Wired’s Marcus Wohlsen suggests it will be helping third-party stores sell goods through Amazon’s platform:
While Fulfillment by Amazon gives even small mom-and-pop sellers access to Amazon’s global visibility and reach, the arrangement also works to Amazon’s advantage. Last year, Amazon opened up 20 new fulfillment centers and has plans for several more, including one near San Francisco and three planned for Texas, each more than 1 million square feet in size. By investing so much in shelf space, Amazon has every incentive to keep those shelves filled. And the more third-party stuff Amazon can move through its distribution hubs, the better, since that’s all inventory Amazon doesn’t have to pay for itself. As analysts at Baird Equity Research point out, third-party sales are 100 percent gross margin for Amazon. In other words, the only cost to Amazon of providing third-party fulfillment is money they would have spent anyway on the infrastructure, labor, transportation and whatever else they need to support their direct sales operation.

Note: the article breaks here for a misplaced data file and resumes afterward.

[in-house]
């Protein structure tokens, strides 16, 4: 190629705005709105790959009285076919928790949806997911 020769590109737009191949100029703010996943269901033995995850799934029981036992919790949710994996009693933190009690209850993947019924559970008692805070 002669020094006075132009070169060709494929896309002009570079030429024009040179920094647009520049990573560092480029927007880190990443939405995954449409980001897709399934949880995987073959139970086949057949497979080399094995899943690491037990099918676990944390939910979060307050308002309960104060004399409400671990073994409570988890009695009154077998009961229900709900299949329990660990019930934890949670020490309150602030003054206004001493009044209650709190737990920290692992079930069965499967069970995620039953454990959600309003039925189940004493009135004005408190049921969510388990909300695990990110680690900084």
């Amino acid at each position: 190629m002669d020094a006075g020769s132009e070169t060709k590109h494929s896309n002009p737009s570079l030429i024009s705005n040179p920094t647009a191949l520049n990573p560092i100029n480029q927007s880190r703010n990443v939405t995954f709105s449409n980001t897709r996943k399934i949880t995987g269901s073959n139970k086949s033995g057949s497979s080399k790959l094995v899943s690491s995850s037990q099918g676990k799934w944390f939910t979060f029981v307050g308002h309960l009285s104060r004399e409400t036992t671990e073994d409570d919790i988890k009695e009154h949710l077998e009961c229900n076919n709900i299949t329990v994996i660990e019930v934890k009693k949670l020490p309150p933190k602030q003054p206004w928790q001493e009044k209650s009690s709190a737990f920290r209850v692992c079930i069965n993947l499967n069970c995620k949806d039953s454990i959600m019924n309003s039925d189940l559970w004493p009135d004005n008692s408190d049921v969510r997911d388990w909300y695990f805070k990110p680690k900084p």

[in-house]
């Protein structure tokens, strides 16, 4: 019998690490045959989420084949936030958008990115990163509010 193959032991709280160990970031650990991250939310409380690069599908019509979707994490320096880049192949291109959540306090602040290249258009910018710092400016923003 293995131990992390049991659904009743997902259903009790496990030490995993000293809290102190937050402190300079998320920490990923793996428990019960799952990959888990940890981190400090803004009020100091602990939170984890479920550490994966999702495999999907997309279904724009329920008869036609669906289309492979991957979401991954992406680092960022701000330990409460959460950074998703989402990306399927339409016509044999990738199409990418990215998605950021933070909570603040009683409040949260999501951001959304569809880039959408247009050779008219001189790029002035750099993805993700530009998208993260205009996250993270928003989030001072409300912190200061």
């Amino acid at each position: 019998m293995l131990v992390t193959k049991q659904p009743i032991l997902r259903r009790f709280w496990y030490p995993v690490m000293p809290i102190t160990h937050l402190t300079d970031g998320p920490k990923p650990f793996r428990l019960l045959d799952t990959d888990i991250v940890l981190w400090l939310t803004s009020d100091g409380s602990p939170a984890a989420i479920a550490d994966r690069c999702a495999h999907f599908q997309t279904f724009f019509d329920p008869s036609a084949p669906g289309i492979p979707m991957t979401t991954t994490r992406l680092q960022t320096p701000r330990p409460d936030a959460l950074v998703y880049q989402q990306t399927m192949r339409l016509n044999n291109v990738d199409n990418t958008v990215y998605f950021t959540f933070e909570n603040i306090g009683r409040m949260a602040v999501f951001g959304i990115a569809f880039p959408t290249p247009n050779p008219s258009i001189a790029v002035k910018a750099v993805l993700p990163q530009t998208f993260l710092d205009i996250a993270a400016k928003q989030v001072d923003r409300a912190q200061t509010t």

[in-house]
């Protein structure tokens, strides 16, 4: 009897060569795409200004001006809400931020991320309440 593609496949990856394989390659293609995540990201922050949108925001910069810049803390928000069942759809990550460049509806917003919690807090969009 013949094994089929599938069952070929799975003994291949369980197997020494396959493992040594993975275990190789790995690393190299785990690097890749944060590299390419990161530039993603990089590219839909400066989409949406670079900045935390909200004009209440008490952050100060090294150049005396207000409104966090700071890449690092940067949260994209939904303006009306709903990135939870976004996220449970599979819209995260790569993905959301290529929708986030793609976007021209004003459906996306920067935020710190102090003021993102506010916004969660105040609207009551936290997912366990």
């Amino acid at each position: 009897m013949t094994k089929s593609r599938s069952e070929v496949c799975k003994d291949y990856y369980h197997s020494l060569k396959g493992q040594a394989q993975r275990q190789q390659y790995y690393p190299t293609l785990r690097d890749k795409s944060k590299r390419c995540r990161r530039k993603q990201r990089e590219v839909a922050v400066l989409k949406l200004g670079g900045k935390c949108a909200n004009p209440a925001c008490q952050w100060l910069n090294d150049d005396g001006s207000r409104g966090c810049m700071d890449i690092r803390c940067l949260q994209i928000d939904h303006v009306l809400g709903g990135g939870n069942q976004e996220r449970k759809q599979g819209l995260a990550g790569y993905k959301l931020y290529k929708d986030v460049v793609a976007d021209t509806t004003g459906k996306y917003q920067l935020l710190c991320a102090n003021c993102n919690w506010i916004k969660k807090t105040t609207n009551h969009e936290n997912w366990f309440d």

Considering these advantages, third-party sales loom as an important part of Amazon’s business future. Last year, sales of services — including commissions on third-party sales — accounted for about 15 percent of Amazon’s total sales. If current trends continue, that percentage will rise, giving all the more reason to stop thinking of Amazon as a seller of stuff and to start thinking of the world’s biggest online retailer as a platform for stuff — an API for the material world.